There is scant evidence that the verbal cognitive deficits observed in patients with psychosis are related to auditory verbal hallucinations. The understanding of metaphors and idiomatic expressions was investigated in a cohort of 90 patients with active psychosis, and in 44 healthy controls. The Psychotic Symptom Rating Scales (PSYRATS: verbal hallucinations subscale) was used to measure the current verbal hallucinations episode; a subscore of the Launay-Slade Hallucination Scale was used to measure long-term propensity to auditory verbal hallucination-like experiences (HLEs) in the sample. The concurrent influence of education, IQ, and cognitive functioning in memory, attention, fluency, and processing speed on metaphor and idioms processing was investigated. Patients performed worse than healthy controls on all neuropsychological measures. Metaphor, but not idioms processing was poorer in patients with verbal hallucinations (n=46) when compared to patients without verbal hallucinations in the current episode (n=44). By taking into account confounding variables, the ability to produce explanations of metaphors was related to scores on the verbal HLEs in the whole sample of patients. Metaphor-comprehension deficit was related to the occurrence of auditory verbal hallucinations in patients with psychosis, suggesting that abnormal pragmatic inferential abilities have an impact on the mechanisms that cause hallucinatory experiences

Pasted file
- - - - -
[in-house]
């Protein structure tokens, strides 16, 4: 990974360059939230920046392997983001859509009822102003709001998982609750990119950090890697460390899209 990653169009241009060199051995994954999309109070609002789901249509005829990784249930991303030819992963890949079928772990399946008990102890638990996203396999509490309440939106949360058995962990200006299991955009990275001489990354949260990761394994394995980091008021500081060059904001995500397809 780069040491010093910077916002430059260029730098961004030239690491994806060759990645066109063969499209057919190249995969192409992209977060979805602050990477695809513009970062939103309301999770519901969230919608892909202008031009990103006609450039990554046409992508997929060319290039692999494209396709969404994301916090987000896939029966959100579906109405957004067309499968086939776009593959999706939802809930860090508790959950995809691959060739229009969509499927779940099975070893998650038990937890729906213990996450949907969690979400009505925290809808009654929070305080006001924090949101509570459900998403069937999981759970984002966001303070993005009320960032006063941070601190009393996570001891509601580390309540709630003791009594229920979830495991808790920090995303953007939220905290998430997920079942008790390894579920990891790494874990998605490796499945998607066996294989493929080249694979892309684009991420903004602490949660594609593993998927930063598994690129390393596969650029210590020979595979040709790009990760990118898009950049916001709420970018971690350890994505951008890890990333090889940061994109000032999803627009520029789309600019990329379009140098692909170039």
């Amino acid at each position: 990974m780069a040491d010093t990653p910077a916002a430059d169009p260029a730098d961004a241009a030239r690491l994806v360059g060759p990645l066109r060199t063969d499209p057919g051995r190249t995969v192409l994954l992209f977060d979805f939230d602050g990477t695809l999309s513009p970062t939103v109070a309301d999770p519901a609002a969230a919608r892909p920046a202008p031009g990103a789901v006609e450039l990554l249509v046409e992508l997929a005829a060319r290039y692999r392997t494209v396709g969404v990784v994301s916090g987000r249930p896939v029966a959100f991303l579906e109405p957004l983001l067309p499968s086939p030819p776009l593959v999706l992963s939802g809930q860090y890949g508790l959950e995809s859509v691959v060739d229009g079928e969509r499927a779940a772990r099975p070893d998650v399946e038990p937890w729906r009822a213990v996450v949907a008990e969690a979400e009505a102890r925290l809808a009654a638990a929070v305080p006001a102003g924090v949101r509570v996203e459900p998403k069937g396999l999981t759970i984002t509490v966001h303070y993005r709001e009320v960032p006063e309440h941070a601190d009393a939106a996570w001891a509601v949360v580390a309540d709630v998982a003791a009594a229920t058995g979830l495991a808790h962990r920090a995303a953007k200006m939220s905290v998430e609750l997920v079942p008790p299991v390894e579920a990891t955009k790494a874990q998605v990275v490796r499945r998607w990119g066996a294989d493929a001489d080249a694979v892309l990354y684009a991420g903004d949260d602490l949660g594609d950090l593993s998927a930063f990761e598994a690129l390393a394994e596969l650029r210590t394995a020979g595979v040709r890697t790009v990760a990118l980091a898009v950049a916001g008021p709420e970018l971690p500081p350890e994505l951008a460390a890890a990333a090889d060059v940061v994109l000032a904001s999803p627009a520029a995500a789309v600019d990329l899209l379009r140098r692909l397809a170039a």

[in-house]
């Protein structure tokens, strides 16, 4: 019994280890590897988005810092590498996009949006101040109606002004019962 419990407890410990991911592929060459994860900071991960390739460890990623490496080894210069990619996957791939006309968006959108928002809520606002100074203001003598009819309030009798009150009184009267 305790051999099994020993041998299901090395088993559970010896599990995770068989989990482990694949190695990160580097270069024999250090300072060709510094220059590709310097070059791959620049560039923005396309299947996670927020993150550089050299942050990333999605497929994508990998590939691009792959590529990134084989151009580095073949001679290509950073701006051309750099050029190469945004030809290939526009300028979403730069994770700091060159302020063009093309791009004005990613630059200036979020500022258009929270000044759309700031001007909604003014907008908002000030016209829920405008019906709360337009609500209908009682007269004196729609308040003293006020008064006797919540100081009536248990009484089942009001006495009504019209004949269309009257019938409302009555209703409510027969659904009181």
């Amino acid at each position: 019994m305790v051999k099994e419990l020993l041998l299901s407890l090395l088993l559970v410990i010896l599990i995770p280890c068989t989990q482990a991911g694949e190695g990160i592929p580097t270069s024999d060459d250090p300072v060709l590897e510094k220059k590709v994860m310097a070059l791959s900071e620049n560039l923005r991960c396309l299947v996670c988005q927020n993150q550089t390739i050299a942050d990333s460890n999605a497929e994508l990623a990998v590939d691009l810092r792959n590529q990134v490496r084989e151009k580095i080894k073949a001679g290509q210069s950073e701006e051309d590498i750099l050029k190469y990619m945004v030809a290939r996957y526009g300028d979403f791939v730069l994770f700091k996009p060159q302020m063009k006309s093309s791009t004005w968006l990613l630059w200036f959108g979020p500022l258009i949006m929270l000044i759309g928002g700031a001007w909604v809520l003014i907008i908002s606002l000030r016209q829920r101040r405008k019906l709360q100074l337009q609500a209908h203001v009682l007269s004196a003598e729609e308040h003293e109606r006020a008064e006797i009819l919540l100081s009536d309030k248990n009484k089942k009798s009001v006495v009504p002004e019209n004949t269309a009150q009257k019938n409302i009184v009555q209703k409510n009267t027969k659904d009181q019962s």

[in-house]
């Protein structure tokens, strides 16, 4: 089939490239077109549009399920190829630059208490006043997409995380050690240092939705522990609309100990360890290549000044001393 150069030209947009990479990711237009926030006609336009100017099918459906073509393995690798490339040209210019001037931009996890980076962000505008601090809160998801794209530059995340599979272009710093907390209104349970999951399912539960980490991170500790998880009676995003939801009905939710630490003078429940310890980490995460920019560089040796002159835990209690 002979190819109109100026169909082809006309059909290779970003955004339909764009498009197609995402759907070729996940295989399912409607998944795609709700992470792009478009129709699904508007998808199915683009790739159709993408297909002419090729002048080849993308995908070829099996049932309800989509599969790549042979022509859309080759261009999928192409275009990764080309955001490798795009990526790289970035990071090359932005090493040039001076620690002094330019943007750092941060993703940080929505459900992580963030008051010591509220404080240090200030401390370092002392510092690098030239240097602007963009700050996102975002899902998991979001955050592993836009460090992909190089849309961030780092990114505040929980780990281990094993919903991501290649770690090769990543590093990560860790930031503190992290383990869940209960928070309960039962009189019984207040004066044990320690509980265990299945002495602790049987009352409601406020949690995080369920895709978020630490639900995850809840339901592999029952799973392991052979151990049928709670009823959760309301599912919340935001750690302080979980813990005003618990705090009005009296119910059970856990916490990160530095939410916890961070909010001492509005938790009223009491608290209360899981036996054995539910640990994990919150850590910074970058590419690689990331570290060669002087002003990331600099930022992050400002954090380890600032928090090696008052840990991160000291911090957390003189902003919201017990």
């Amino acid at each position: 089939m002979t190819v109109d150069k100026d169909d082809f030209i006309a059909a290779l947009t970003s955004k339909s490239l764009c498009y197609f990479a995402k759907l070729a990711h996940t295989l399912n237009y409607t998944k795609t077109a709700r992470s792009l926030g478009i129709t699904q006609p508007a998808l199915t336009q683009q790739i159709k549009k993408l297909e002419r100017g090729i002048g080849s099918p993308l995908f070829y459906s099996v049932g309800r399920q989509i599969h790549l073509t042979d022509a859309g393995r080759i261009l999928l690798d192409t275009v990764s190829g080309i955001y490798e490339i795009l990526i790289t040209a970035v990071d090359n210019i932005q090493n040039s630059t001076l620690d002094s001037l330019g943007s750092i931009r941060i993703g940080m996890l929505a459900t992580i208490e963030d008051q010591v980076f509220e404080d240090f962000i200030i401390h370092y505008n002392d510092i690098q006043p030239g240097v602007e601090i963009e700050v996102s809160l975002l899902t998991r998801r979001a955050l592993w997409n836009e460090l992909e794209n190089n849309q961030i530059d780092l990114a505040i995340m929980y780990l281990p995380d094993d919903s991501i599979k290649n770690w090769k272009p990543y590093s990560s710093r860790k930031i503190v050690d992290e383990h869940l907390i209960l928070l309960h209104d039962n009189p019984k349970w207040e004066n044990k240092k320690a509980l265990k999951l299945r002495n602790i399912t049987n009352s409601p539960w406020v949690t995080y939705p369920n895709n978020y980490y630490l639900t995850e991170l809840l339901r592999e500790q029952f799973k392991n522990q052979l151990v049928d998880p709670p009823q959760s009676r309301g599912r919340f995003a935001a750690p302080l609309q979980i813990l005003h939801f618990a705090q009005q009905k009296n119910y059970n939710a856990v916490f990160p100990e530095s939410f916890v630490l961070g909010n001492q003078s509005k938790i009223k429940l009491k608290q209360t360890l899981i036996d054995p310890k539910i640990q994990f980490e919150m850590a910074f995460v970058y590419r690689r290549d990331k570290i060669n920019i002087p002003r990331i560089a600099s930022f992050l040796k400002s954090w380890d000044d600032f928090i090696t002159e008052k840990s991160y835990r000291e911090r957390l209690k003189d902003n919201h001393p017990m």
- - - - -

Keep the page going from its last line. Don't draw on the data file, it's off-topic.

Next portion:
Deficits in metaphor but not in idiomatic processing are related to verbal hallucinations in patients with psychosis

SIDDI, SARA;PETRETTO, DONATELLA RITA;PRETI, ANTONIO
2016-01-01

Abstract

There is scant evidence that the verbal cognitive deficits observed in patients with psychosis are related to auditory verbal hallucinations. The understanding of metaphors and idiomatic expressions was investigated in a cohort of 90 patients with active psychosis, and in 44 healthy controls. The Psychotic Symptom Rating Scales (PSYRATS: verbal hallucinations subscale) was used to measure the current verbal hallucinations episode; a subscore of the Launay-Slade Hallucination Scale was used to measure long-term propensity to auditory verbal hallucination-like experiences (HLEs) in the sample. The concurrent influence of education, IQ, and cognitive functioning in memory, attention, fluency, and processing speed on metaphor and idioms processing was investigated. Patients performed worse than healthy controls on all neuropsychological measures. Metaphor, but not idioms processing was poorer in patients with verbal hallucinations (n=46) when compared to patients without verbal hallucinations in the current episode (n=44). By taking into account confounding variables, the ability to produce explanations of metaphors was related to scores on the verbal HLEs in the whole sample of patients. Metaphor-comprehension deficit was related to the occurrence of auditory verbal hallucinations in patients with psychosis, suggesting that abnormal pragmatic inferential abilities have an impact on the mechanisms that cause hallucinatory experiences
Hallucinations; Metaphor comprehension; Psychosis
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Utilizza questo identificativo per citare o creare un link a questo documento: https://hdl.handle.net/11584/219692
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